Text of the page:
EC puts on hold proposed data deal with Israel

 

THE EUROPEAN Commission has suspended plans, resisted by Ireland, to allow the transfer to Israel and storage there of sensitive personal data on European citizens.

Responding to concerns raised by Dublin, justice commissioner Viviane Reding moved yesterday to halt the immediate adoption of an EU declaration that Israeli data protection systems are in line with European standards.

Minister for Justice Dermot Ahern campaigned to have the plan scrapped in the light of disquiet about the use of eight fake Irish passports by the alleged Israeli assassins of Hamas operative Mahmoud al-Mabhouh. Israel has neither confirmed nor denied involvement in the killing.

Although Ms Reding’s office disputed the Minister’s assertion that the commission withdrew the proposal when a committee on data protection met yesterday in Brussels, no vote was taken and the EU executive pledged to seek clarification from the Israeli authorities on its data protection systems.

Dublin believes the data used in the forged Irish documents was gleaned from the official inspection of travellers’ passports. This led Mr Ahern to question in strident terms whether the EU authorities should allow personal data on Europeans to be held by Israel.

The meeting was called on foot of an Irish manoeuvre to block the adoption in July of a written procedure under which the commission asked EU governments to endorse the declaration. In the absence of such a declaration, data transfers to Israel are illegal under EU law.

No other EU state expressed reservation about the plan, fanning expectation that the meeting yesterday would give Ms Reding the go-ahead to make the declaration. In the event, however, the commission halted the process.

The Government is concerned that the manual inspection of passports is not subject to data protection under Israeli law and also questions the independence of the authorities charged with ensuring data protection in Israel. “The Minister welcomes the decision by the EU Commission to withdraw the proposal with regard to Israel,” said a spokesman for Mr Ahern.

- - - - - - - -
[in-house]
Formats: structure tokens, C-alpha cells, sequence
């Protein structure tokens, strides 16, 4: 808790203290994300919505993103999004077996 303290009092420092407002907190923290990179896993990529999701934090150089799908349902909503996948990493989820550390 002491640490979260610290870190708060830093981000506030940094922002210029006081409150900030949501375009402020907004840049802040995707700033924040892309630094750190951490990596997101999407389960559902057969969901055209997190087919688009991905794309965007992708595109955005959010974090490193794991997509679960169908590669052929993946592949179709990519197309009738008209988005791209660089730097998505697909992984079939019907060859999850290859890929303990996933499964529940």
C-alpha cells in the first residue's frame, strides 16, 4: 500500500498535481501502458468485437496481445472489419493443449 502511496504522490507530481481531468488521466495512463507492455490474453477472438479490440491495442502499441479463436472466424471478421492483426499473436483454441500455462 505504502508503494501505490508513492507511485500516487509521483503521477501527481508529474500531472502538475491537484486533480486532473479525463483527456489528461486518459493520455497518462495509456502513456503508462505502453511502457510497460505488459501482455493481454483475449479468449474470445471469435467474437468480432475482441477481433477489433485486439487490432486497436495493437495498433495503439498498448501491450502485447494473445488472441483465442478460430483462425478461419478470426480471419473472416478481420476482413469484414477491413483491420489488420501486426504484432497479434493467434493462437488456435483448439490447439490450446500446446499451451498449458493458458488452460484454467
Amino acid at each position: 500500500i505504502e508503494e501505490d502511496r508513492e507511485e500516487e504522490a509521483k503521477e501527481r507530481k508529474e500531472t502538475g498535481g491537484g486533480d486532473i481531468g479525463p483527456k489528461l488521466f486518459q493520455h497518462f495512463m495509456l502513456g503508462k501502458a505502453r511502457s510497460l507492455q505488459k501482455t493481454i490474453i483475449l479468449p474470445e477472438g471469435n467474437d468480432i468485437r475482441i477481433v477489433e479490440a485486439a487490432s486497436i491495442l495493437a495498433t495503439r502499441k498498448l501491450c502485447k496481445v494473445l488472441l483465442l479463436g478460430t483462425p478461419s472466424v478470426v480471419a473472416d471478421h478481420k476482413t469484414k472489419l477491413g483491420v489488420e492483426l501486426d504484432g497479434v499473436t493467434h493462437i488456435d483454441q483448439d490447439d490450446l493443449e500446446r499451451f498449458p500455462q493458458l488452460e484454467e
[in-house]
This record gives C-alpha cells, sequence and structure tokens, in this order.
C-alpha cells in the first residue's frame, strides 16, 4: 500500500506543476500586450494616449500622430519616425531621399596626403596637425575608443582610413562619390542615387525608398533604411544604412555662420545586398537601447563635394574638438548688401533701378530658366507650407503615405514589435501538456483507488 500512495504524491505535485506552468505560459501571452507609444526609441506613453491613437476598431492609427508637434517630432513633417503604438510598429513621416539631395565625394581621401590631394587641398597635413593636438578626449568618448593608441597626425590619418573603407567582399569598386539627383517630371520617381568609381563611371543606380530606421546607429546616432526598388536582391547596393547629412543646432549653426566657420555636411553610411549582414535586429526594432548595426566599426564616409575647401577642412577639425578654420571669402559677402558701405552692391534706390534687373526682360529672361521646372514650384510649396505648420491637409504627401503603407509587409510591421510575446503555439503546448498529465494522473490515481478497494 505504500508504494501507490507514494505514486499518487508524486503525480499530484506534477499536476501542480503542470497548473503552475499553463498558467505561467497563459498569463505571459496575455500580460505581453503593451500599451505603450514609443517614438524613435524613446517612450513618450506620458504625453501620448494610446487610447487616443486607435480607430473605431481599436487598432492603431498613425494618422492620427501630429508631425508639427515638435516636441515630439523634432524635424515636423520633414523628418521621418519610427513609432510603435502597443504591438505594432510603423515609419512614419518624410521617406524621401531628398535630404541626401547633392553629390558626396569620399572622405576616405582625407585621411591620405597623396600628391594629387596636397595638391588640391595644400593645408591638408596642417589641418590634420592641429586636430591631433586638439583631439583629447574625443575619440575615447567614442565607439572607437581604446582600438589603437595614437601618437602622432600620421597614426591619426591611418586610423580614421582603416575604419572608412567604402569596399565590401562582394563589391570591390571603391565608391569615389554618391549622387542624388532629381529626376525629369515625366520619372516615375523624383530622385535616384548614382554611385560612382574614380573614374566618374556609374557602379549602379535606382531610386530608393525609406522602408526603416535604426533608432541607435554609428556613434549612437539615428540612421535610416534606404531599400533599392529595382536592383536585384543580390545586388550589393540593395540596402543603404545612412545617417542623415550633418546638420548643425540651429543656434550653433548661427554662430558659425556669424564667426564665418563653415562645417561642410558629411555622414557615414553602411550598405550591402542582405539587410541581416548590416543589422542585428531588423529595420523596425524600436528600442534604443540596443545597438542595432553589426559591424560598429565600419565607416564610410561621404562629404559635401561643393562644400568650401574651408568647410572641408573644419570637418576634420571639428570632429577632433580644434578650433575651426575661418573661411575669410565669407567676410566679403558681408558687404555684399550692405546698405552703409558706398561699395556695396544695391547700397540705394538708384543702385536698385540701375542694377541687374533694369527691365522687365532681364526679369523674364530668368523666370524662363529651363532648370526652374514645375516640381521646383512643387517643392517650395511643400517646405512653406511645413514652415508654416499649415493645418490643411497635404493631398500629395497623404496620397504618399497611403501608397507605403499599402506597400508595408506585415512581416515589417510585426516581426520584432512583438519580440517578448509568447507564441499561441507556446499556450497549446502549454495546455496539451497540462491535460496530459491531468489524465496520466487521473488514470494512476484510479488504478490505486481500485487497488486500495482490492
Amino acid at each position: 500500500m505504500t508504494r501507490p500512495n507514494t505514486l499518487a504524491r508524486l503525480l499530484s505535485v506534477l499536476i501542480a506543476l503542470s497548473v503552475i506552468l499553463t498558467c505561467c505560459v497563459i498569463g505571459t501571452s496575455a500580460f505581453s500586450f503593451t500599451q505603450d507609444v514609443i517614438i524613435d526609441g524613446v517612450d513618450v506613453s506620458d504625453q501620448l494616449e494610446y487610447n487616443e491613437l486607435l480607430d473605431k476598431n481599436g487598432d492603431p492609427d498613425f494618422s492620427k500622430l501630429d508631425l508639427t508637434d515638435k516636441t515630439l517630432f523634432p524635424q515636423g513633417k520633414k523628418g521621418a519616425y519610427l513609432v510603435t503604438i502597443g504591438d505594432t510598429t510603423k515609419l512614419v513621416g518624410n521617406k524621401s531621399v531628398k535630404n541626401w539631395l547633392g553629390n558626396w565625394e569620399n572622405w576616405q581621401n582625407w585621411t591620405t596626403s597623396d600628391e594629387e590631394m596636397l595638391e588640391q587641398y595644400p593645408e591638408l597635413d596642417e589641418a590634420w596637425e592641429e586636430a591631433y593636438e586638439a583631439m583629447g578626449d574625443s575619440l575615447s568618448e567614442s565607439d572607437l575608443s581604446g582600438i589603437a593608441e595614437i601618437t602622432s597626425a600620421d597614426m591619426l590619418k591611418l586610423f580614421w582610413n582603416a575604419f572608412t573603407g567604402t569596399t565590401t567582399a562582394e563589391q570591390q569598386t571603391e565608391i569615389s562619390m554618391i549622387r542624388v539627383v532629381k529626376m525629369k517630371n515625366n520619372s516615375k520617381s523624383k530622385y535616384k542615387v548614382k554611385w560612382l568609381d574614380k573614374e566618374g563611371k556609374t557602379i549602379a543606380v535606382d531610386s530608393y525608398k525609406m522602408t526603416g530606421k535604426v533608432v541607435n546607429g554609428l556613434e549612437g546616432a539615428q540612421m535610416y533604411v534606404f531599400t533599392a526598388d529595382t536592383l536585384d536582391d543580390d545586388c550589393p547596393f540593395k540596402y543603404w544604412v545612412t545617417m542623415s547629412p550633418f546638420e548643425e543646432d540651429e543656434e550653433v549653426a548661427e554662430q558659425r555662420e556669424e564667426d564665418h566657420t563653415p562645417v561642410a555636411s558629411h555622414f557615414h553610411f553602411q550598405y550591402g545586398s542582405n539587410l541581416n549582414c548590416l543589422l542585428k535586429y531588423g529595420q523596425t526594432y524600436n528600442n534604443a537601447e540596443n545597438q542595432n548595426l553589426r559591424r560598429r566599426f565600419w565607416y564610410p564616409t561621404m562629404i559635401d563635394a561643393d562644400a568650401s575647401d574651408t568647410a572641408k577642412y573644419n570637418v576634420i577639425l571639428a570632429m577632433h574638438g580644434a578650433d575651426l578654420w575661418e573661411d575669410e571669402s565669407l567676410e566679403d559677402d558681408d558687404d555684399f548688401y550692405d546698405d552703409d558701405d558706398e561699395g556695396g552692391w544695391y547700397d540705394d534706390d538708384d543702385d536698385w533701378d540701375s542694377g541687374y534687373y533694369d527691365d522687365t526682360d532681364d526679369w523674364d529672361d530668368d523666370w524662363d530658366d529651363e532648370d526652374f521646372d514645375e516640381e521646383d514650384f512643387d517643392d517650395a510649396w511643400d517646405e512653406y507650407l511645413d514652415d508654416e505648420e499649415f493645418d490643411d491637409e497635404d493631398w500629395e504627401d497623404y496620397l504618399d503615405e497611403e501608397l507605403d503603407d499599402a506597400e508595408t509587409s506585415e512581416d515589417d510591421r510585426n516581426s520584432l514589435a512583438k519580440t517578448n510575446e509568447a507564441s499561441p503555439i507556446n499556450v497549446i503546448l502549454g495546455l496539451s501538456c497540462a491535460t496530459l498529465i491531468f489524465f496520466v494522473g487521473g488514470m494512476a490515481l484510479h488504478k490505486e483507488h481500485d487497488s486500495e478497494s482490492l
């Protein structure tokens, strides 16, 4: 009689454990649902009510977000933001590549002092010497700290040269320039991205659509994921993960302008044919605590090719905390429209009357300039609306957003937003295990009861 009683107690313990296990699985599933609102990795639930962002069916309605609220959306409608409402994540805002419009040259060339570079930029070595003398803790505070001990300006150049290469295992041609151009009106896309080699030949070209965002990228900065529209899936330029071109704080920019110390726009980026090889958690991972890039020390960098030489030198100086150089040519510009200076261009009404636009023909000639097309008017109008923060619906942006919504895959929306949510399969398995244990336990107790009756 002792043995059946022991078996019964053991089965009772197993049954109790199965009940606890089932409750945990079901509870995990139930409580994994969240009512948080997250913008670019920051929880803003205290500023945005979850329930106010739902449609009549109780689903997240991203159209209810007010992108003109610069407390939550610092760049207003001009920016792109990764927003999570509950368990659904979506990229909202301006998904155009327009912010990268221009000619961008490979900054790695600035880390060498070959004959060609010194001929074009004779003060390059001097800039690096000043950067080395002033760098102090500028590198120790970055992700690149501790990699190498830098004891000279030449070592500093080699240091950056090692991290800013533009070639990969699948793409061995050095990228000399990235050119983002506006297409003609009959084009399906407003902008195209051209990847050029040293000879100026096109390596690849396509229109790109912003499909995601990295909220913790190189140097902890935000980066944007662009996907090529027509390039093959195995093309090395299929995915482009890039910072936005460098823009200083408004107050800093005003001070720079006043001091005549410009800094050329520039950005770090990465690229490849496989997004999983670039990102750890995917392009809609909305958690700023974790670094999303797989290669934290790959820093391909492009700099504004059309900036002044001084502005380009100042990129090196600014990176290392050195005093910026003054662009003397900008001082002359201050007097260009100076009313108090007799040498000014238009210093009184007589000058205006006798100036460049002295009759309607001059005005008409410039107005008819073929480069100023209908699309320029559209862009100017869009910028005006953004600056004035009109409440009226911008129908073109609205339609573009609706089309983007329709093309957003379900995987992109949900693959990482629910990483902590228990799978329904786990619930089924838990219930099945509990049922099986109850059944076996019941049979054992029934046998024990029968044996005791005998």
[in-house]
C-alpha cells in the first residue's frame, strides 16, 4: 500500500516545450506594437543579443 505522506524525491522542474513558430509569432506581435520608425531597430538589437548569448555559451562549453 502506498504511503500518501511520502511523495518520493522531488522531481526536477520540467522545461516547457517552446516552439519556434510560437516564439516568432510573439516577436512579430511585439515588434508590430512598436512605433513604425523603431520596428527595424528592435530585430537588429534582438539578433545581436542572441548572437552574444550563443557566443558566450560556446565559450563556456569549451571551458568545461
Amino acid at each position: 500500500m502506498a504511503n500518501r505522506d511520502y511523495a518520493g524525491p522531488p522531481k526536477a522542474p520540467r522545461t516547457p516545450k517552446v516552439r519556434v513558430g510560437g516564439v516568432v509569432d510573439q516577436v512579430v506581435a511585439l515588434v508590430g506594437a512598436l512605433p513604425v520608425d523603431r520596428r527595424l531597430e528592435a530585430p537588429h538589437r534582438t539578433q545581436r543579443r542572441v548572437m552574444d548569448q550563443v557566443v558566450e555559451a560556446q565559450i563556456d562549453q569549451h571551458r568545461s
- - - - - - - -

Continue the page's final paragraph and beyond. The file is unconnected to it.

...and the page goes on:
A spokesman for Ms Reding said the plan was still in play. “A decision has been delayed.”

“It’s not correct to say the proposal has been withdrawn. There were no conclusions from today’s meeting and the commission continues to analyse the situation.

“We are clarifying some questions from a delegation and there has been no decision on whether to call another meeting.” Mr Ahern has expressed annoyance that the commission wanted to proceed with the plan “on the nod”, something rejected by Ms Reding. Her spokesman said there was no attempt to push adequate scrutiny of the Israeli systems. The testing of Israel’s systems continued “for months and months,” he said.

The Government acknowledged that the commission may table the proposal again at a later date.

“After effectively forcing a discussion on the issue and raising our genuine concerns, the commission have listened and withdrawn the proposal,” said Mr Ahern’s spokesman.

“We will study very carefully what clarifications and what additional safeguards the commission can outline to this committee.

“The bottom line with regard to this proposal was that a country that is at the centre of a very serious international incident involving the death of a man and the use of forged passports would be given the go-ahead with regard to transfer of personal data of EU citizens.

“Effectively today the EU Commission has accepted Ireland’s position that we need far more information on those safeguards, what powers the data protection commissioner has there – is he independent? – and so on.”